From backstage at Bowie to floating an energy company
White's Cross man John Campion went from stage hand to an IPO
When John Campion left Cork in 1984 aged 18, he had £20 in his back pocket and a plane ticket to the US.
His circumstances are decidedly different now, as he makes his first real foray back to Ireland as the main sponsor of Motorsport Ireland's new Team Ireland Foundation.
In the three decades in between he worked for some of the biggest entertainment stars in the world, built up and took an international energy company public and developed an expensive habit for racing cars. In Dublin last week for the launch of the racing foundation, he told his story to the Sunday Independent in a distinctive US/Cork hybrid accent.
Campion got his start working on lighting for touring musicians. "My break was with David Bowie, working for him as an electrician," Campion said. "He was a very nice man, very genuine. I remember being in Rome in 1987 on his Glass Spider Tour aged 24, having dinner with him, wondering which knife to use. Who gets to do that?"
After David Bowie came Michael Jackson, "whose people were awfully concerned about lighting". The energy requirements of the Bad tour exceeded the capacity of most options available then. Campion saw a business opportunity in supplying power to events like concerts. He started his first business Showpower with partner Laurence Anderson, taking Jackson as their first client.
The idea was a success. Showpower supplied power to the summer and winter Olympics and the global concert tours of U2 and Madonna. They took it public in 1998 and sold it to General Electric in 2000. Campion left the following year; working in a hierarchical corporate environment did not particularly suit him, he said. "I wasn't the poster child for corporate America. It is a challenge to get me to shave." He and Anderson ended up at French company Alstom running its Power Rentals division, which offered temporary, rentable energy solutions.
"That got into trouble around 2003 and we bought the division around 2004," Campion said. The business became Florida-based APR Energy, "which we built up to sales of $500m a year."
Today APR Energy supplies power to third world countries and places affected by natural disasters. "We have supplied power all over the world - in the aftermath of the major Japanese earthquakes, for example."
The company has changed hands several times in the last decade but Campion retains a stake and is its executive chairman. In 2011 it was acquired by Horizon Acquisition Company, the investment firm of Pizza Express owner Hugh Osmond. Funds linked to George Soros and former US secretary of state Madeline Albright also took a stake. It was floated later that year in London. Then in 2015 it was privatised once again, by a consortium of investors including Prem Watsa's Fairfax Financial and Albright Capital Management.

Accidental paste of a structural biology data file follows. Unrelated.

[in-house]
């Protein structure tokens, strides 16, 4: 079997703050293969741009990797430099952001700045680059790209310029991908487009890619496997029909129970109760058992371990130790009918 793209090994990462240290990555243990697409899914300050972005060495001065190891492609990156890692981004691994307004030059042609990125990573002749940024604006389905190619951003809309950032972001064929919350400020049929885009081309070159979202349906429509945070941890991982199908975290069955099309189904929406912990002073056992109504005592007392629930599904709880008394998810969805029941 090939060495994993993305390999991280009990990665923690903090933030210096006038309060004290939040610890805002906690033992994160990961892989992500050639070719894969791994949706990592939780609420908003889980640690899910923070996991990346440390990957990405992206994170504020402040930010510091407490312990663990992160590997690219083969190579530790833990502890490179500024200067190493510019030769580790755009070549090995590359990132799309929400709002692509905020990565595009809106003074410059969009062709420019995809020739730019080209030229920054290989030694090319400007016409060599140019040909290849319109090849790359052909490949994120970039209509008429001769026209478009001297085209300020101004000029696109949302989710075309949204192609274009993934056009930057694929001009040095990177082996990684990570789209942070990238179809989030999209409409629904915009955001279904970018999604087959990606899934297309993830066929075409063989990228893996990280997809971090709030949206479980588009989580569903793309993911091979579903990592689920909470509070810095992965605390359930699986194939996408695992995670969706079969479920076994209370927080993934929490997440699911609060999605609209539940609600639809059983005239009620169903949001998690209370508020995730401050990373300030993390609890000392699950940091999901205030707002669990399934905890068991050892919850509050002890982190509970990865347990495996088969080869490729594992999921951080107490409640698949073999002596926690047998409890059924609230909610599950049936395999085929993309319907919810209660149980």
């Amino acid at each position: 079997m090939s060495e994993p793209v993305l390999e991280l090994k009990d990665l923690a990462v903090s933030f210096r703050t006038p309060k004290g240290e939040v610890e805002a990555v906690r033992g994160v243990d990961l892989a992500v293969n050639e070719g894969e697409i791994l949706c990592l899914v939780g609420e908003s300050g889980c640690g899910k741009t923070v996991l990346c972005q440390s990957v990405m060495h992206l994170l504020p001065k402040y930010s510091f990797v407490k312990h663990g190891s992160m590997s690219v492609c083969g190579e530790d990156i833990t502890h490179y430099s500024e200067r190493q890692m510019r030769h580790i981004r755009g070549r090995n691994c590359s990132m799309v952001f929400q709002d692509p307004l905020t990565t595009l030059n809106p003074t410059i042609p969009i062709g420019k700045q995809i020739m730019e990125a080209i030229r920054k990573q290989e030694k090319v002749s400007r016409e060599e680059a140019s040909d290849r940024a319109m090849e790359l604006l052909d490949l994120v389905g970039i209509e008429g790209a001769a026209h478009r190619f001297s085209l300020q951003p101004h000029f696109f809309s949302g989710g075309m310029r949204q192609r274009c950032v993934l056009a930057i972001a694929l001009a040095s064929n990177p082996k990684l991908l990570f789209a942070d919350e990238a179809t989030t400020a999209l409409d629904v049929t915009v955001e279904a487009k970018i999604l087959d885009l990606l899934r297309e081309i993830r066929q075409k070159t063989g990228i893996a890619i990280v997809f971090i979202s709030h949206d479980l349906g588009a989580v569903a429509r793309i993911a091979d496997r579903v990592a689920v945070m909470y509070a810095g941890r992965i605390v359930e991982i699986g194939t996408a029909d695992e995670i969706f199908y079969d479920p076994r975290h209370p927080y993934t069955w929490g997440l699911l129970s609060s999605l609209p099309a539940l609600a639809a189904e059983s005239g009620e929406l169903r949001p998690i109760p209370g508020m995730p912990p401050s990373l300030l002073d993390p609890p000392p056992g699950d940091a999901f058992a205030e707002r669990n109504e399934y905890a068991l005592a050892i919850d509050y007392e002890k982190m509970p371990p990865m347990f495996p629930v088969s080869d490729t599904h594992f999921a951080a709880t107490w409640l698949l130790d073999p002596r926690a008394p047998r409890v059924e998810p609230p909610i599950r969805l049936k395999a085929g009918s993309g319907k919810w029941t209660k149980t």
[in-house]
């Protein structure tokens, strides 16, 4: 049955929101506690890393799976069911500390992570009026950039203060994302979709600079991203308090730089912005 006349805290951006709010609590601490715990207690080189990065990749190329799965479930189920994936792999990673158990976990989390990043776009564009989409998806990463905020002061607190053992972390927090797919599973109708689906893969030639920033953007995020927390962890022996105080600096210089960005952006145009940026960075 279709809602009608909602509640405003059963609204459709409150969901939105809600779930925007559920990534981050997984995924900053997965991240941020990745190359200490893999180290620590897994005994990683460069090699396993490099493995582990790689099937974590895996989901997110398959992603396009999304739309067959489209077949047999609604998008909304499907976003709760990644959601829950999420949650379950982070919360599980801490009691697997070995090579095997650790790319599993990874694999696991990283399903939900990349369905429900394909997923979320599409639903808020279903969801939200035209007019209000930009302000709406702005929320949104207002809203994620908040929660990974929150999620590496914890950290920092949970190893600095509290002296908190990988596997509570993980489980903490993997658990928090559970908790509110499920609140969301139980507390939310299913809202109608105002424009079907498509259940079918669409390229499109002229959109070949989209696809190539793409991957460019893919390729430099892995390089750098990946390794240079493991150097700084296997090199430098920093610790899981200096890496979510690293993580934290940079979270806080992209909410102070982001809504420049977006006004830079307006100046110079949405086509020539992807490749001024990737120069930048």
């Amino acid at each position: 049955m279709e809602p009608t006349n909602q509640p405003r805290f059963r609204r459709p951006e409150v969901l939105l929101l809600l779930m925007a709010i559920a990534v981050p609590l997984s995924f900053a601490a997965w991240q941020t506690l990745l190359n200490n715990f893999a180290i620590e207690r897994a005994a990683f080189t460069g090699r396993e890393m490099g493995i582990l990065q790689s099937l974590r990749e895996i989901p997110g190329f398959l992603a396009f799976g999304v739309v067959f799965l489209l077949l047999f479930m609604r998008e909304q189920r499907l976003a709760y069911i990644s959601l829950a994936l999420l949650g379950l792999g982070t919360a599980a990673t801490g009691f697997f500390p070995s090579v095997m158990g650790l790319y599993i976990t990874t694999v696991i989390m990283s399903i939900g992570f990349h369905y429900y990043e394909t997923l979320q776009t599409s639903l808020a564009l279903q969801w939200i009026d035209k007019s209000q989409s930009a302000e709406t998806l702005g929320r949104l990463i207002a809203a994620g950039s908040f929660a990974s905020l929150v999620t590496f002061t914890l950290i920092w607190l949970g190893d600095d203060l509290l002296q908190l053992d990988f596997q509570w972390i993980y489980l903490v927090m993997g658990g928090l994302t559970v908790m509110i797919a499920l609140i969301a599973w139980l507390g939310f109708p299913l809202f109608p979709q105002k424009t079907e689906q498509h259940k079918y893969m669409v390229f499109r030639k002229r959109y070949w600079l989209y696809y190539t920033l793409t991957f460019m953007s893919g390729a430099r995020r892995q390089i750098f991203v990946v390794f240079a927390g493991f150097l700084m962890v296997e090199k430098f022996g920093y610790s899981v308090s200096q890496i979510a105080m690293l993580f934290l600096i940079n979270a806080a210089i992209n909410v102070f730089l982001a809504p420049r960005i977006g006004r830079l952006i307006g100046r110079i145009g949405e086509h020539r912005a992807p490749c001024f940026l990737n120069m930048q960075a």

While all of this developed, Campion was nursing a habit for fast cars. "You could say I'm a petrol head" he said. "I saw [Irish racing legend] Billy Coleman race in Killarney when I was 15 and caught the bug. He was a real inspiration."
He has built up an impressive collection of classic cars over the years at his home in Jacksonville. He wanted to buy the Lancia he once saw Coleman driving, but it had been crashed four times and was beyond repair. So he bought, renovated and shipped to the US the exact same 1975 Stratos Lancia model that Coleman had driven.
Now Campion is turning his sights back to Ireland. His mother passed away in January aged 94 and he wants to re-establish his relationship with his home country.
"This is really my first step back in Ireland. I feel more Irish now at 53 that I did at 33. I get the Irish newspapers and RTE on my iPad.
"I am interested in doing business here... I built a couple of power plants for ESB a few years ago."
By sponsoring Motorsport Ireland's new Team Ireland Foundation he will help to support talented young Irish drivers aiming to make it to international level. The foundation will help drivers in rallying, racing and karting.
"Ireland has this fantastic grassroots motor racing world but we are not nurturing it," said Campion. He also wants to push the message that not everybody needs to go to college, that there are other routes to success.
"Third-level education is not for everybody. There are a lot of ways to get where you want to go."
The secret to his success, he believes, has been "seeing opportunities and taking them. We all see opportunities but we don't all take them. And once you have the opportunity, you've got to leverage it.
"Plus, it has helped that everybody loves an Irishman in the USA."
Sunday Indo Business